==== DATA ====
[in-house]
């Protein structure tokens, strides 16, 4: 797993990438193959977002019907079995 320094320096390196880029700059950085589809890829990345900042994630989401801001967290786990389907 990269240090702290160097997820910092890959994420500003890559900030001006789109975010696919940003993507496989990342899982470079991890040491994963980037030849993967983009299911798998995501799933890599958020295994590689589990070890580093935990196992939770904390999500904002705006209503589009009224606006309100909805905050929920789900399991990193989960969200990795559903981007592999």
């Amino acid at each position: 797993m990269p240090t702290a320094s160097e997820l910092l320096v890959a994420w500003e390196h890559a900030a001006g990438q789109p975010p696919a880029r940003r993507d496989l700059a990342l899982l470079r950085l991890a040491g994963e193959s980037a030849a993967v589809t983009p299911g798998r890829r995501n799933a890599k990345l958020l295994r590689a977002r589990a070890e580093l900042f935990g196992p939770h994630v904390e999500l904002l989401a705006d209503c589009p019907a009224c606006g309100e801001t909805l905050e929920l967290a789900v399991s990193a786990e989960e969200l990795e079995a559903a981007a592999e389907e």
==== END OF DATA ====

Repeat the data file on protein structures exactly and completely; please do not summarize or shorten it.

[in-house]
């Protein structure tokens, strides 16, 4: 797993990438193959977002019907079995 320094320096390196880029700059950085589809890829990345900042994630989401801001967290786990389907 990269240090702290160097997820910092890959994420500003890559900030001006789109975010696919940003993507496989990342899982470079991890040491994963980037030849993967983009299911798998995501799933890599958020295994590689589990070890580093935990196992939770904390999500904002705006209503589009009224606006309100909805905050929920789900399991990193989960969200990795559903981007592999």
């Amino acid at each position: 797993m990269p240090t702290a320094s160097e997820l910092l320096v890959a994420w500003e390196h890559a900030a001006g990438q789109p975010p696919a880029r940003r993507d496989l700059a990342l899982l470079r950085l991890a040491g994963e193959s980037a030849a993967v589809t983009p299911g798998r890829r995501n799933a890599k990345l958020l295994r590689a977002r589990a070890e580093l900042f935990g196992p939770h994630v904390e999500l904002l989401a705006d209503c589009p019907a009224c606006g309100e801001t909805l905050e929920l967290a789900v399991s990193a786990e989960e969200l990795e079995a559903a981007a592999e389907e």